Skip to content Skip to sidebar Skip to footer

How to Check for Keyword Cannibalization

Keyword analysis

Content is one of the pillars of search engine optimization (SEO). Almost every marketer tries to boost their website’s ranking by frequently publishing large volumes of content. While this is a common strategy, it’s not necessarily a good one. It requires careful and detailed implementation because search engines often interpret it negatively. In this case, you might have to deal with keyword cannibalization. This can ultimately diminish your chances of ranking high organically and trigger other issues as well. In this article, we’ll bring the term closer to you and teach you how to discover it on time.


In the SEO world, keyword cannibalization is also known as keyword overlap. It’s a common issue when several pages with the same or similar keywords compete for organic search rankings. Search engines interpret them as having the same search intent. As a result, your website’s ranking potential and performance take a severe hit.

  • It usually happens when you:
  • Create similar content
  • Optimize multiple pages with the same keyword
  • Publish content with the same keywords and search intent
  • Forget to optimize subcategory pages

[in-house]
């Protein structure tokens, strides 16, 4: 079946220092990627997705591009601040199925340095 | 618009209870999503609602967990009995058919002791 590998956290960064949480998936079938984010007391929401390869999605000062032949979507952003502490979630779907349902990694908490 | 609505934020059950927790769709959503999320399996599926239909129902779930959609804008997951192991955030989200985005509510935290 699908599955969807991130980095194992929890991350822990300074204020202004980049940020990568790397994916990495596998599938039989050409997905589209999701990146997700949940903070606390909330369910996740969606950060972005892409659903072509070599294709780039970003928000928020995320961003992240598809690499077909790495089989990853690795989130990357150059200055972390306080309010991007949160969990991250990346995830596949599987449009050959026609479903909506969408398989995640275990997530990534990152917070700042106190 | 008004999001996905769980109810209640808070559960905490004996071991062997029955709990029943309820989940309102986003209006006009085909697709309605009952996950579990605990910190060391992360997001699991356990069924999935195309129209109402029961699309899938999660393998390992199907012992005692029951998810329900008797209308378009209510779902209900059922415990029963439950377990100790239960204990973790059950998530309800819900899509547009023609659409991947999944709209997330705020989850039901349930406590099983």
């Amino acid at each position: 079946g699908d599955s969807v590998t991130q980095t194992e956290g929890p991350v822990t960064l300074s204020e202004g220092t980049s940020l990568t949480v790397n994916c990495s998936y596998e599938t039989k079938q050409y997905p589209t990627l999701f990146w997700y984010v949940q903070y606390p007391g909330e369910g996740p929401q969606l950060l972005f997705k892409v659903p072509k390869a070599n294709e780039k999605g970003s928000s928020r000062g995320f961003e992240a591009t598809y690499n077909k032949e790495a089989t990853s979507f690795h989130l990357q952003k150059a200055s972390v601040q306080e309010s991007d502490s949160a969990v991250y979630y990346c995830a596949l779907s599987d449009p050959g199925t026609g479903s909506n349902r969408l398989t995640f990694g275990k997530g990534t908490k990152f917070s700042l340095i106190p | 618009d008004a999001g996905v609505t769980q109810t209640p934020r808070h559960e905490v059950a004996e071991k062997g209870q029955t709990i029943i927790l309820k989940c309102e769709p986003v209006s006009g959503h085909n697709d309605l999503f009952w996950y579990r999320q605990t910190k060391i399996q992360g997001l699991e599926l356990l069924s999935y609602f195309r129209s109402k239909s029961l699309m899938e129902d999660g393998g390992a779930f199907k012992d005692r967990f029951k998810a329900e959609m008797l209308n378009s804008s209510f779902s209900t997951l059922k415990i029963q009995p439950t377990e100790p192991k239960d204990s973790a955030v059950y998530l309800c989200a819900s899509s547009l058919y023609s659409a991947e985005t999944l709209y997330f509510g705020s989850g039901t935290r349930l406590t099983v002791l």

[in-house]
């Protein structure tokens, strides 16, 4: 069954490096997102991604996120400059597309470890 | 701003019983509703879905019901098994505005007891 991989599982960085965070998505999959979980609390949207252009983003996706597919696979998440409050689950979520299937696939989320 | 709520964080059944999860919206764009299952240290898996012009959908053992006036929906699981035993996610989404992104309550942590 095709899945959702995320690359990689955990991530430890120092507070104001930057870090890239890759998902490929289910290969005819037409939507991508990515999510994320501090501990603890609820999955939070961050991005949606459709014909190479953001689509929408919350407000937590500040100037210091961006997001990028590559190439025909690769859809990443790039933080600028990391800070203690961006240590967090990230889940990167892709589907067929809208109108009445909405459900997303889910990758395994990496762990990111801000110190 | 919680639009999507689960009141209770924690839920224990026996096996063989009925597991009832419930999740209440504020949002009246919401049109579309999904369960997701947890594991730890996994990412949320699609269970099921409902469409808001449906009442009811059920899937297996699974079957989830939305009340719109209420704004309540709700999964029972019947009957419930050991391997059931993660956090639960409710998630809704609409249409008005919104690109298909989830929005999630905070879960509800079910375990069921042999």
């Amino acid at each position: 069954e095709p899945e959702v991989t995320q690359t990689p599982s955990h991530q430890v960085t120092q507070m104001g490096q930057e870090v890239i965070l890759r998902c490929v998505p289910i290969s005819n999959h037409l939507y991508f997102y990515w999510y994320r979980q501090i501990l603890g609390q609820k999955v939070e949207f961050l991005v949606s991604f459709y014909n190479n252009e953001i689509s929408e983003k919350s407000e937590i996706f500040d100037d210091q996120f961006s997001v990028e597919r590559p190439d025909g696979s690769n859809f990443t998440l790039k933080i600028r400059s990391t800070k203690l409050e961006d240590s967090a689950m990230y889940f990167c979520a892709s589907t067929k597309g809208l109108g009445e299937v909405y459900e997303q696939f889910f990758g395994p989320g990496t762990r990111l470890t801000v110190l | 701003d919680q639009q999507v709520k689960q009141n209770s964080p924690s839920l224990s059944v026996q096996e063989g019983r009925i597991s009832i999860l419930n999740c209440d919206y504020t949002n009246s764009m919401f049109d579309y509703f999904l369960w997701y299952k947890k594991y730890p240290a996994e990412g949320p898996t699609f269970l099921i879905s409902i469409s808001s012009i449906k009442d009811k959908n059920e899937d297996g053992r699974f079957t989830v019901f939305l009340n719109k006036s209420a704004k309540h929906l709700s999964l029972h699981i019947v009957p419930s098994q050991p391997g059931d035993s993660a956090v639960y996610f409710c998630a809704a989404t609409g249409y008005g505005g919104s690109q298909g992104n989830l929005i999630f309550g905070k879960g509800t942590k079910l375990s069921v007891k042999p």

Content Audit

To identify the potential issue, you should focus on every published content piece. It’s called a content audit, and marketers often perform it for various reasons. However, this step is most effective on websites with less content. When you start going through content, single out all those whose keywords and search intent align. Although they might not have caused you to drop in the rankings yet, it’s only a matter of time before it happens. You can repurpose, combine, or delete some of that content and resolve or prevent potential SEO issues.

Site Search 

Another way to find problematic pages is through Google search. Open your browser and type your site: your website and topic or keyword. In a matter of seconds, you’ll be able to see all your website’s pages related to the given topic or those containing the given keyword. While this practice may be effective, you should still be careful. There might be some vague results, so you need to look at the bigger picture. Check the search intent behind the results to make sure you have cannibalization issues. In case the search doesn’t yield conclusive results, use your CMS to search the website.

SEO Performance

Google Search Console (GSC) and the performance page are great for finding the keywords manually. After signing in, navigate to Performance to find Search results. Use the filter to find the queries with a specific keyword. In the URL section, you can see several things – all the pages ranking for that word and URLs with clicks and impressions. By manually analyzing the pages, you can find the ones sharing the same search intent. This information should be enough for you to detect the cannibalization issues and start thinking about possible solutions.


Content is one of the strongest foundations of SEO. While publishing unique content pieces, you might experience keyword cannibalization by chance. Now that you know what it is, you can discover it in time and still make the most out of your organic rankings.

You may also like: 4 Ways to Boost Your Blog’s Rankings in Search Engine Results

Image source: